Cognitive Psychology is the study of how people absorb, process and store information. It is considered as a discipline in dealing with other fields like science, philosophy and language. Perception, thinking, attention, memory, decision Making and Problem Solving ability are some factors that determine this field of psychology. This field serves as an aid in making educational curriculum and other software designs needed for learning. Studying this field focuses on human information processing.
Internal mental state is the focus of cognitive psychology. People who focuses on this field merely studies how to understand, trace and find cure to serious problems relating to mental health. There are 7 themes associated with Cognitive Psychology: Attention, Automatic and conscious processing, Data driven and conceptually driven processing, Knowledge representation, Metacognition, Unconscious processing and Levels of analysis in cognitive science (Pritchard, 2000).
One discipline involved in this field is that cognitive psychology is said to be different from neuroscience because it discusses information processing at a software level. The primary method used is through experimentation on human subjects. Wilhelm Wundt is one remarkable cognitive psychologist who established his first laboratory in 1879.
His study focuses on conscious experience (Pritchard, 2000). “Wundt did experiments involving introspection. Introspection is self-examination of the mind, or conscious experience. Wundt asked subjects to introspect about the feelings and sensations they had in response to a physical stimulus” (Pritchard, 2000). His perseverance on studying cognitive psychology made him consider this subject as a formal academic discipline.
Through further studies and continuous search for developing this field, Wundt was able to train another psychologist like him in the person of Edward Titchener. “Titchener tried to determine the contents of the mind further (Pritchard, 2000). Structuralism was discovered by him where he was able to determine the elements of thought and how those elements were combined.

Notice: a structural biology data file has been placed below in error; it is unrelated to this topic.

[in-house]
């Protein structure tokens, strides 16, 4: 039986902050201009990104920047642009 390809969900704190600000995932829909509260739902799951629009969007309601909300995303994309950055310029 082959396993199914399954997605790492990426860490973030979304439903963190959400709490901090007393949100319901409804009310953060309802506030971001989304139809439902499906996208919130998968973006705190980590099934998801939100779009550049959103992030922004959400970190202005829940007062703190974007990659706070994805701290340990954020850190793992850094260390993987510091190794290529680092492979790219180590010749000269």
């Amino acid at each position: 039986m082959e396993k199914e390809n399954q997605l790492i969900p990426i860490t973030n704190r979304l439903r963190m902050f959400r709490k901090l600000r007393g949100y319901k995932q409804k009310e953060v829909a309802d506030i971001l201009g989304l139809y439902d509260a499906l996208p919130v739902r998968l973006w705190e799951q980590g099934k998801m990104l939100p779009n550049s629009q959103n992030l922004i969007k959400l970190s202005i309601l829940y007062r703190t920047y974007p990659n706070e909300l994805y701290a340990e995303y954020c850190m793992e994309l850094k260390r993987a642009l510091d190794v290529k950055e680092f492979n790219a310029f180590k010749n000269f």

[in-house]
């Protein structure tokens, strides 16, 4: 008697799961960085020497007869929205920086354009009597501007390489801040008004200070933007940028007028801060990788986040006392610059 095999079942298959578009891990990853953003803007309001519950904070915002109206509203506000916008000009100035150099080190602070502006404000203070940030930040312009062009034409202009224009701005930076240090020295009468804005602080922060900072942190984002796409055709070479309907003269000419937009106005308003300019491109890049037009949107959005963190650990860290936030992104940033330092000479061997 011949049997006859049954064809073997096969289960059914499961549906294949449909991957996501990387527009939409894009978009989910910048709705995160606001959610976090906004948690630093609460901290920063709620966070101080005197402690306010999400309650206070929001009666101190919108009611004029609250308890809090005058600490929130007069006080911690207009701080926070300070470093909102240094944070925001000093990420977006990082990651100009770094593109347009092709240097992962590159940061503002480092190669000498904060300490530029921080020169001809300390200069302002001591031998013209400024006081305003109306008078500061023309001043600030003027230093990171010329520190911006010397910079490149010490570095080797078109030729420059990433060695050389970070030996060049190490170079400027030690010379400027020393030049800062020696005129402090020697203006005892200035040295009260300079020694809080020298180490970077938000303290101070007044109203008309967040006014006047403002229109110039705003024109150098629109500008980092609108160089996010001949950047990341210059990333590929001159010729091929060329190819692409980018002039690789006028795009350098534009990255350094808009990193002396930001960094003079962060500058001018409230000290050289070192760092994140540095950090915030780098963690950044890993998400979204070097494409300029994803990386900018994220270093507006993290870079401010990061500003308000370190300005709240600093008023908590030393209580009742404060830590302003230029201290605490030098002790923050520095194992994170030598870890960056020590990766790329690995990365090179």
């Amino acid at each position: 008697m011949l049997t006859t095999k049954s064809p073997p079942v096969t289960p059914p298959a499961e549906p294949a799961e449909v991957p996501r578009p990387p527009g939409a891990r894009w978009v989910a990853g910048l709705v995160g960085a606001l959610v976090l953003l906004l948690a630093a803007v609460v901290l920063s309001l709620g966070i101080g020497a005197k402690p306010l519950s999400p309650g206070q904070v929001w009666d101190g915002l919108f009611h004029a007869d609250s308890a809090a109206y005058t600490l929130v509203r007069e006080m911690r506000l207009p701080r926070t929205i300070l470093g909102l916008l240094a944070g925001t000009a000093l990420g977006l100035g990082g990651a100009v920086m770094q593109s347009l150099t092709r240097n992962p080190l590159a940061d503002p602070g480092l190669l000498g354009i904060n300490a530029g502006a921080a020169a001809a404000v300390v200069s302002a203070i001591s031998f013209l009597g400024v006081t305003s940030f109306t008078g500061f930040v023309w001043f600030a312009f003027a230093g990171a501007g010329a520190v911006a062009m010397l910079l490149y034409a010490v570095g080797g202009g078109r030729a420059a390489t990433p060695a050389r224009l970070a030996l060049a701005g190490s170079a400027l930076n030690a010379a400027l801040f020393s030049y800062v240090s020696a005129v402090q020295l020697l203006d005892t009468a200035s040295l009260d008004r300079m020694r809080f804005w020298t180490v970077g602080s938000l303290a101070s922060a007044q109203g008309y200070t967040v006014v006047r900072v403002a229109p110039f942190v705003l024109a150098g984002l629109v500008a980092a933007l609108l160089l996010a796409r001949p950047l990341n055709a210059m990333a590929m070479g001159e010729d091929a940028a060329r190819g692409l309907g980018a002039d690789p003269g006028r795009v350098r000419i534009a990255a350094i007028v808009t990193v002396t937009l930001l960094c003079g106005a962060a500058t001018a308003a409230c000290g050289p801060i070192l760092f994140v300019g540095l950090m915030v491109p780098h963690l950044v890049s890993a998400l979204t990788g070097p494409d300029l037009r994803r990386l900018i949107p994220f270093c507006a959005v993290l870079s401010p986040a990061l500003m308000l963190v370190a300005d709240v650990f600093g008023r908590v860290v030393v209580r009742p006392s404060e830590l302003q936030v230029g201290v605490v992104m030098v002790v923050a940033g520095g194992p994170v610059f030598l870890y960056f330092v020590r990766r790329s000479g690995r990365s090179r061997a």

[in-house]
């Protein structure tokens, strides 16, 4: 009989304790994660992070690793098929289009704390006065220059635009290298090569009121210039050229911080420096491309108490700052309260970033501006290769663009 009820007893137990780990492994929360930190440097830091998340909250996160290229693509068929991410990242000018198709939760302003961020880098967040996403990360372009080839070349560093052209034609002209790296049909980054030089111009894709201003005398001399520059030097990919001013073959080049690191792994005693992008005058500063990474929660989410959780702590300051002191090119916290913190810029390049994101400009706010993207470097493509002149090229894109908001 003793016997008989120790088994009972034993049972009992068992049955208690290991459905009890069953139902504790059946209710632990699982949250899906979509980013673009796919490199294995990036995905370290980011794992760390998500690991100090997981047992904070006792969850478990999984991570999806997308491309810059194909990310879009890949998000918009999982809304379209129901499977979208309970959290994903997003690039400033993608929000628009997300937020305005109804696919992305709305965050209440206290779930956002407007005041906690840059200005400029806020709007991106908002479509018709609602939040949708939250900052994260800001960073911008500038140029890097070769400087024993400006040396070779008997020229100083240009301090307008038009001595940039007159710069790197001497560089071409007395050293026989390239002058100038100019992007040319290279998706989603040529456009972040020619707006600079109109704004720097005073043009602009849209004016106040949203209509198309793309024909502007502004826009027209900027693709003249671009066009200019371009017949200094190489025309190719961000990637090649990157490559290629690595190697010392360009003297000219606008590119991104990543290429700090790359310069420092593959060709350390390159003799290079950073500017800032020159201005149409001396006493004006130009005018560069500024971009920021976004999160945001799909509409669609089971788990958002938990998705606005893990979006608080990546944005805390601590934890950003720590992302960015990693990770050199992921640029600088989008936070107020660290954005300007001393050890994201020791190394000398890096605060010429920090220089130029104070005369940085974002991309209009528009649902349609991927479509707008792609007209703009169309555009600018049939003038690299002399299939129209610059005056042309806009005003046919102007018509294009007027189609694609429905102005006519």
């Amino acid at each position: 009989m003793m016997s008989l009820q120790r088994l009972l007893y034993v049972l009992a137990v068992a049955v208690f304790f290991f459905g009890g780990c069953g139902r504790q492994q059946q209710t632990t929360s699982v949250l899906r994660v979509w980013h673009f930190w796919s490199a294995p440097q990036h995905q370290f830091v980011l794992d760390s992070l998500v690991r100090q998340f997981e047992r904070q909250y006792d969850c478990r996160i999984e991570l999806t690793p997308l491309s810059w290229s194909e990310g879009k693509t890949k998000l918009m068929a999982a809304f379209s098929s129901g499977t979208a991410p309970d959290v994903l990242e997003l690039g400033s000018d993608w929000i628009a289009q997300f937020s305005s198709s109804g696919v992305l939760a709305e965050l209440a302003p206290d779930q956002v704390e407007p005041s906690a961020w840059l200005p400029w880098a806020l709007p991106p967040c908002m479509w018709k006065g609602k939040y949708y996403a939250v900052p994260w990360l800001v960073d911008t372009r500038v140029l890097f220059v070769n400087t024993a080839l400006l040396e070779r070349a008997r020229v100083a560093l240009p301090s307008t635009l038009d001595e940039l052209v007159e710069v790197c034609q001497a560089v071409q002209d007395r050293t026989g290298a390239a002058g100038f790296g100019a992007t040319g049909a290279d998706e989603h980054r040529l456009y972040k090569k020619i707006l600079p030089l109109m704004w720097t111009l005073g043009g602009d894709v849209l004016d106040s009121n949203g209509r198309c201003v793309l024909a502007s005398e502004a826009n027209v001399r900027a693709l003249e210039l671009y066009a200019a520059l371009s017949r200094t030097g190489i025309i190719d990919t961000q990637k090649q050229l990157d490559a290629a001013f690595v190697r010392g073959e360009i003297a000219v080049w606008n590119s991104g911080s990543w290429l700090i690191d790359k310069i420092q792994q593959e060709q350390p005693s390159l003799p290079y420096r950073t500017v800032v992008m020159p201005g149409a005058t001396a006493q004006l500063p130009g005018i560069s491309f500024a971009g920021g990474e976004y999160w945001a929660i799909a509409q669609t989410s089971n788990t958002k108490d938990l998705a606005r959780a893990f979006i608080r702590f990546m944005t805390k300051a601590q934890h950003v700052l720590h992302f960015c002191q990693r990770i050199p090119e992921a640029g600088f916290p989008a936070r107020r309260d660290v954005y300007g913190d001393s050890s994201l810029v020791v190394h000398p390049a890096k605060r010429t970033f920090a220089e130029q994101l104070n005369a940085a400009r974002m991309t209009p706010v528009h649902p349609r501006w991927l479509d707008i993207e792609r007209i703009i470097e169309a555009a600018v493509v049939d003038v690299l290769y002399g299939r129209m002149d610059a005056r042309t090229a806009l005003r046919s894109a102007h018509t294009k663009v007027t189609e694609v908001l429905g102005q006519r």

Another fundamental of cognitive psychology is Herman Ebbinghaus’ discovery during the late 19th century. “Ebbinghaus used nonsense syllables to study memory in a quantifiable manner. Nonsense syllables are CVCs, consonant- vowel-consonant trigrams. Ebbinghaus chose those as his subject matter, because he wanted to study memory in a pure form. Hence, he did not want to use items that already had some meaning attached to them. Ebbinghaus demonstrated effects of interference, practice time and forgetting” (Pritchard, 2000).
Another proponent is Edward Tolman who was famous because of his work that centered around animals who demonstrates behaviors based on expectations and internal factors. The importance of his study on cognitive psychology is about memorization. He made experiment on rats by putting them in a maze after they were trained. The rats reached the goal point without going to the learned place. This supported the notion that they had created a cognitive map.
Behavior on the other hand is relevant to cognitive psychology because this is where the processed information appears. The effect of consciousness is determined by the outcome through a person’s behavior. “Wundt and Titchener were aware of the subjectivity of consciousness, but they still believed that consciousness could be studied”(Pritchard, 2000). Behavior is said to be objective and not subjective. The universal laws of behavior can be determined through psychology because all living things are subject to experimentation of why they come up with such results.
Cognitive psychology and behaviorism goes hand in hand because there are certain aspects that cannot be determined by one field alone. Behaviorism is seen through actions while cognitive deals with information processing. “Because of behaviorism’s emphasis on the observable there were some things that they just didn’t talk about. Memory, language, and other mental activities would not be discussed by behaviorists. At least they wouldn’t be discussed as we would discuss them, with reference to mental events and thoughts that are unobservable by other people. They tried to explain these phenomenon by constructing theories involving biological drives and habits” (Pritchard, 2000).
Although there are some arguments relating to behavior and cognitive psychology, since there are claims that Mental processes were considered habits that were not connected to the brain, still Cognitive psychology diminishes the confusions as to why human come up with that action. There are interacting determinants between behavior and cognitive psychology. Through these field people learn that as a discipline, cognitive psychology is developed to bridge the gap between behaviorism and cognitive social psychology. Tracing the development of cognitive psychology, it developed mainly from Behavioral psychology because through observations and critical thinking, cognitive psychologist learn to investigate more about information processing.
Pritchard, Evan (2000) Attention and Memory Chapter 1 How Cognitive Psychology Developed. An article about Cognitive Psychology from the winnipeg website.
Retrieved March 15, 2008 from: http://io.uwinnipeg.ca/~epritch1/amdvlop.htm